Cinneen Johns, a senior at Lake Clifton High School, says she is determined to succeed in a career in the law.
Johns, 16, was one of about 1,000 students from schools throughout the city who were present yesterday as the swearing-in of Robert M. Bell as a judge of the Maryland Court of Appeals was re-enacted at Dunbar High School.
The aim of the re-enactment was to show off Bell as a role model for inner city students. For Johns, the event was right on the mark, although she expressed some reservations.
"I still don't know because there are only a handful of blacks who can become judges, or can get into good law schools," Johns said. "He gives me and everybody hope that we can do it, though."
Bell, a graduate of Dunbar, Morgan State University and Harvard Law School, was officially sworn in on May 16, 1991, in Annapolis. Gov. William Donald Schaefer did the honors yesterday as he did then.
At Dunbar yesterday, Bell was home.
"I am touched by this re-enactment of my swearing-in. I am home at Dunbar where I got my start," Bell said.
Ten busloads of students from around the city witnessed the re-enactment, thanks to Allen Quille Sr., the parking lot magnate who helped pay for the buses. Also in attendance were former Baltimore Circuit Judge George L. Russell Jr. and city school Superintendent Walter G. Amprey, who was in Bell's graduating class at Morgan.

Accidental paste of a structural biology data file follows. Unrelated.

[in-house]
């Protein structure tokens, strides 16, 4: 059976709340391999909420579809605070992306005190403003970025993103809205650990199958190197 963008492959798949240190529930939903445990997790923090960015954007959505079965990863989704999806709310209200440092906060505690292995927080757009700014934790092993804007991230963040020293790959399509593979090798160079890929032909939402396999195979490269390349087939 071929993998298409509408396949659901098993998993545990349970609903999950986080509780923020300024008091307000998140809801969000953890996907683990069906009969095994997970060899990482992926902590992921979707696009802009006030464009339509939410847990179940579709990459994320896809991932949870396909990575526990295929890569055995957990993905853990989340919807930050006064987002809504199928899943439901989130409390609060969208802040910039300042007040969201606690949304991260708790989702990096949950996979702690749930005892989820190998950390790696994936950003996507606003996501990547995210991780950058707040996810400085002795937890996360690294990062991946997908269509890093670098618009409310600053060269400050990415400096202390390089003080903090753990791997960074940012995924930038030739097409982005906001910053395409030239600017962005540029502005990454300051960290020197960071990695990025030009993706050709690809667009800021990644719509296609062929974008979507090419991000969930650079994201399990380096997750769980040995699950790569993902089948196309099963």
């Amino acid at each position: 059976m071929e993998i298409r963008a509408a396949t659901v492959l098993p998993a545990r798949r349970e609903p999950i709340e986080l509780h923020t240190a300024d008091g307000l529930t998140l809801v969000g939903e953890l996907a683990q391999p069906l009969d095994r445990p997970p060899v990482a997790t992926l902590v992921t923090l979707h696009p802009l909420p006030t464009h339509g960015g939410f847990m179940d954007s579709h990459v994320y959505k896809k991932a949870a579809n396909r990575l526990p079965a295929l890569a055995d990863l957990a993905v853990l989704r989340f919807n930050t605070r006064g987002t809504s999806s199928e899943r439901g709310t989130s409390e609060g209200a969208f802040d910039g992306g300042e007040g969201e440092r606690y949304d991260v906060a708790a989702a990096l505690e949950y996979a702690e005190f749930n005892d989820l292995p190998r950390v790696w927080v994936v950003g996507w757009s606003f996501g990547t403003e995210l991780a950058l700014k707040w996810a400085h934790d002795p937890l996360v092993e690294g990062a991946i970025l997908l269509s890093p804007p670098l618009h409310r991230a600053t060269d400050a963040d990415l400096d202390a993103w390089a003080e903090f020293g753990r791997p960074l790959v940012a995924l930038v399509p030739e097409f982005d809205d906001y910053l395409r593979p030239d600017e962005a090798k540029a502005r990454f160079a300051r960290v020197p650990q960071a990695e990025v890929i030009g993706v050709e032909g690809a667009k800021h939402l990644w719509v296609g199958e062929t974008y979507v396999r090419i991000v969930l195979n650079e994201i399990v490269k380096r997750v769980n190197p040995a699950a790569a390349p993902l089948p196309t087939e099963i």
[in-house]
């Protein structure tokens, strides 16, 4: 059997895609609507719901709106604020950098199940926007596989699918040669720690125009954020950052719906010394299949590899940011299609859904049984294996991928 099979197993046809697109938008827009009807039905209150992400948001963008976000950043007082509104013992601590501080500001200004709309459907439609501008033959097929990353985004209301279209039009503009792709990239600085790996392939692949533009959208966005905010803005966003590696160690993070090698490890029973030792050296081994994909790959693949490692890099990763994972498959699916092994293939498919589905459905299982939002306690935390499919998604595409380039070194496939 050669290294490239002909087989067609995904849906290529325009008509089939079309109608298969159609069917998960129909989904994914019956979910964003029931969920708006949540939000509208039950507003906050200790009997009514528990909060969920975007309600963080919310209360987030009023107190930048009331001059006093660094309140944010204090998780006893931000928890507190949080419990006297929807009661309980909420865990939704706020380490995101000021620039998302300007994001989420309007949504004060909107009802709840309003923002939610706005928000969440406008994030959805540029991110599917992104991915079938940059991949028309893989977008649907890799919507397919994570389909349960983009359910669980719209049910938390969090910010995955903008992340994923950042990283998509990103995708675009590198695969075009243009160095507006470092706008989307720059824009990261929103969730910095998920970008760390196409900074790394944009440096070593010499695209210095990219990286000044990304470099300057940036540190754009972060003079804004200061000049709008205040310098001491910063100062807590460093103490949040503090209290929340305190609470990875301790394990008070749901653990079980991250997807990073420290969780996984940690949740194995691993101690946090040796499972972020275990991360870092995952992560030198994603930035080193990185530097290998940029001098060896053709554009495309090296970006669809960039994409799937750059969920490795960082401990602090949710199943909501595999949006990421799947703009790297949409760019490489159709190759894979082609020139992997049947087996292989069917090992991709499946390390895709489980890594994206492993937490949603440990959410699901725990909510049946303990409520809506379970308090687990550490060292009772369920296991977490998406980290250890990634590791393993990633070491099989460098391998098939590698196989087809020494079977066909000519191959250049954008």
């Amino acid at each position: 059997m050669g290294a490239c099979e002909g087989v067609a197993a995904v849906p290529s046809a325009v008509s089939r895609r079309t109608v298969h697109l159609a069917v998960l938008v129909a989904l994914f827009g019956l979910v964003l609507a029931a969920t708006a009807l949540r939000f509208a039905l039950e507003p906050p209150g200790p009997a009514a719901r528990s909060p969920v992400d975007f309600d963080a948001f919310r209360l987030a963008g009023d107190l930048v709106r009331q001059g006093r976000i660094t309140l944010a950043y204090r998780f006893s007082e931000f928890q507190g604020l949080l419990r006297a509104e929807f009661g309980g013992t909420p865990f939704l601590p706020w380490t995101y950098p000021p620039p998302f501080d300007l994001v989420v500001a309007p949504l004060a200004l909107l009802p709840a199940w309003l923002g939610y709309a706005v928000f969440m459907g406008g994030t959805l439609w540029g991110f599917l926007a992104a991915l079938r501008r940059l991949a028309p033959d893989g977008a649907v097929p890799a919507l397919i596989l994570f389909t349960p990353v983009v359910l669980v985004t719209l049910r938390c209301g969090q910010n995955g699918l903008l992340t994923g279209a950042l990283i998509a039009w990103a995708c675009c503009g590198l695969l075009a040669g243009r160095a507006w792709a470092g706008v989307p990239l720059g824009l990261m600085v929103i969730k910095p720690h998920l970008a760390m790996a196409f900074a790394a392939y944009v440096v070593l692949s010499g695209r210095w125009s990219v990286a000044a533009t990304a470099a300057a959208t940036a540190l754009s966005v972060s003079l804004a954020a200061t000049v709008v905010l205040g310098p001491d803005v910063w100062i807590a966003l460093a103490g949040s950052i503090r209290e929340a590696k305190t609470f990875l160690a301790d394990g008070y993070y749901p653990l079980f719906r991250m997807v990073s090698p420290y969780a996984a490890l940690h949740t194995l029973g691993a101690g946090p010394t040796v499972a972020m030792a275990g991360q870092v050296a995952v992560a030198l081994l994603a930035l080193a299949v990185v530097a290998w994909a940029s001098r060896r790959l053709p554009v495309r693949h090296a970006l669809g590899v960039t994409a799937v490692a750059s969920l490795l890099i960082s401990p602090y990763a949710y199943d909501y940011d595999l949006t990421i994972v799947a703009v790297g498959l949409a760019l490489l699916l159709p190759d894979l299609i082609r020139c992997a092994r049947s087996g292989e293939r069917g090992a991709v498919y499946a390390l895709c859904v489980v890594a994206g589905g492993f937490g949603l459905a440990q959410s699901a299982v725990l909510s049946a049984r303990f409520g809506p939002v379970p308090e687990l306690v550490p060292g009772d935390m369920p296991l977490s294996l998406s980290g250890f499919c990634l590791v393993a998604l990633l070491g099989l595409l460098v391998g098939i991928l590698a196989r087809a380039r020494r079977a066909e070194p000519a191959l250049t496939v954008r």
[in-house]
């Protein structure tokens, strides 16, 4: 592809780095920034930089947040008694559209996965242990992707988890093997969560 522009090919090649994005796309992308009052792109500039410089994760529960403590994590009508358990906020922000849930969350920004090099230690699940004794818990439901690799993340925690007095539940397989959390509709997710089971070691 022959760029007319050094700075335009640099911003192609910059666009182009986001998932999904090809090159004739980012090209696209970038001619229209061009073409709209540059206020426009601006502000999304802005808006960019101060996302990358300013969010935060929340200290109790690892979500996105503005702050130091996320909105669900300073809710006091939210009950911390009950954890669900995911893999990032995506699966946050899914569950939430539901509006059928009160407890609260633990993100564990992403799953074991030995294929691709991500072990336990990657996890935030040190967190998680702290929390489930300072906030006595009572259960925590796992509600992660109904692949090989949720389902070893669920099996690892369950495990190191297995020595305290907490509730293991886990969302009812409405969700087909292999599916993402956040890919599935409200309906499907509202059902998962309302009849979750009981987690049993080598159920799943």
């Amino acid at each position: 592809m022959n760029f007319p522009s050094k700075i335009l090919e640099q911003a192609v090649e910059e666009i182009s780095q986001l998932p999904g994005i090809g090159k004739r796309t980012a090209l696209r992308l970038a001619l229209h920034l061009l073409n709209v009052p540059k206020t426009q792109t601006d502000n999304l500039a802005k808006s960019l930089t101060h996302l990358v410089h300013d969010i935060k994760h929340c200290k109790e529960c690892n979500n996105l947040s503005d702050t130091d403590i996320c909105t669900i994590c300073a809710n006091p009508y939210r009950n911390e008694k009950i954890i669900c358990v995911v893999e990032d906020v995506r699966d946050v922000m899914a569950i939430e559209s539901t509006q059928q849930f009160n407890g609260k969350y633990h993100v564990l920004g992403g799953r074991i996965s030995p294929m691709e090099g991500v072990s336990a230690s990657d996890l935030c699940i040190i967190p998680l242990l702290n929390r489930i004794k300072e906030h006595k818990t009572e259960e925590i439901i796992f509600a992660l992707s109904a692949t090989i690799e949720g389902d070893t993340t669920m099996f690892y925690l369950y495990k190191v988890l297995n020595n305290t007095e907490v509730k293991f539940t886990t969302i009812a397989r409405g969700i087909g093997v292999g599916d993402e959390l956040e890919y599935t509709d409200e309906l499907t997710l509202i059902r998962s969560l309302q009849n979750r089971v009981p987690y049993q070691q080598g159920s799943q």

Prior to the swearing-in, many students said they had never heard of Bell. Some mistook him for retiring Supreme Court Justice Thurgood Marshall. One student, at first, thought that Bell was a "rich, white man" who knows President Bush.
Emmanuel Faulkner, a junior at Dunbar, said that, although he had only vaguely heard of Bell before yesterday's event, he was proud that the judge is a Dunbar graduate.
"It shows that someone from our school can do something important," said Faulkner, 16. "He builds up blacks and gives them something to look up to. He's accomplished something he wanted to do. If he can do it, anybody can."
Roy Taylor, a Dunbar senior, said Bell's ascendancy to the Court of Appeals is a plus for minorities.
"It's something new, something special. Anybody who succeeds and is black, I am proud of him," Taylor said.
Bell, 47, told the students that, despite his lofty status, he is not unique and that anyone can become a judge or a lawyer or anything they choose.
"You may not reach it the first time. You may not reach it the second time. But you will if you keep trying," Bell said.
He said it is a tragedy that many young blacks aim low. "If you reach for the stars and get nothing but the moon, that's not
failure," Bell said.
Johns is aiming high. She hopes to attend Duke University.
"Everybody is happy for Bell and for what he has done," Johns said. "I've got to have the good grades to get into Duke, and I'll get them. . . . Bell accomplished a lot and we're proud of him. I'm going to do the same thing."